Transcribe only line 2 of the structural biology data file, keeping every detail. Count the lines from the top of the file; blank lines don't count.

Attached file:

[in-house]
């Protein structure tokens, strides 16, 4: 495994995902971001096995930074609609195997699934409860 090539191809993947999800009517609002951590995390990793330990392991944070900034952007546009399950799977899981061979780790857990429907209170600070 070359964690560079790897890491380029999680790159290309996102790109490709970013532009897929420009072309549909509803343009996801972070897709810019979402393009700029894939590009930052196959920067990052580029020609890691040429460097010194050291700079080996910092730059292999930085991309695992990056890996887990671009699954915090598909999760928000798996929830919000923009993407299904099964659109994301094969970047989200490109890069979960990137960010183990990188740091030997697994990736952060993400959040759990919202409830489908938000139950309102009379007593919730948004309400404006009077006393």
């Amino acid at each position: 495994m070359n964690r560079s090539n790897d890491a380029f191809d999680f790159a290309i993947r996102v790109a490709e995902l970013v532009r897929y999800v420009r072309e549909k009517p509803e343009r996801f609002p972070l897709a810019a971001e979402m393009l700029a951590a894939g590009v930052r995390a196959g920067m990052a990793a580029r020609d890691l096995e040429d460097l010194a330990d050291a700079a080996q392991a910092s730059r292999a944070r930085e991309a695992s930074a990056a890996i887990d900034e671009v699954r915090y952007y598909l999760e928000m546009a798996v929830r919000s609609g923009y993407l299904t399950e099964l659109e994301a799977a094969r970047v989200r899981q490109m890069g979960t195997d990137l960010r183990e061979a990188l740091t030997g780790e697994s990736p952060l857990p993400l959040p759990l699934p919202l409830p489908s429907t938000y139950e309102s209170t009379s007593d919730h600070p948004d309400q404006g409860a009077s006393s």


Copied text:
């Protein structure tokens, strides 16, 4: 495994995902971001096995930074609609195997699934409860 090539191809993947999800009517609002951590995390990793330990392991944070900034952007546009399950799977899981061979780790857990429907209170600070 070359964690560079790897890491380029999680790159290309996102790109490709970013532009897929420009072309549909509803343009996801972070897709810019979402393009700029894939590009930052196959920067990052580029020609890691040429460097010194050291700079080996910092730059292999930085991309695992990056890996887990671009699954915090598909999760928000798996929830919000923009993407299904099964659109994301094969970047989200490109890069979960990137960010183990990188740091030997697994990736952060993400959040759990919202409830489908938000139950309102009379007593919730948004309400404006009077006393």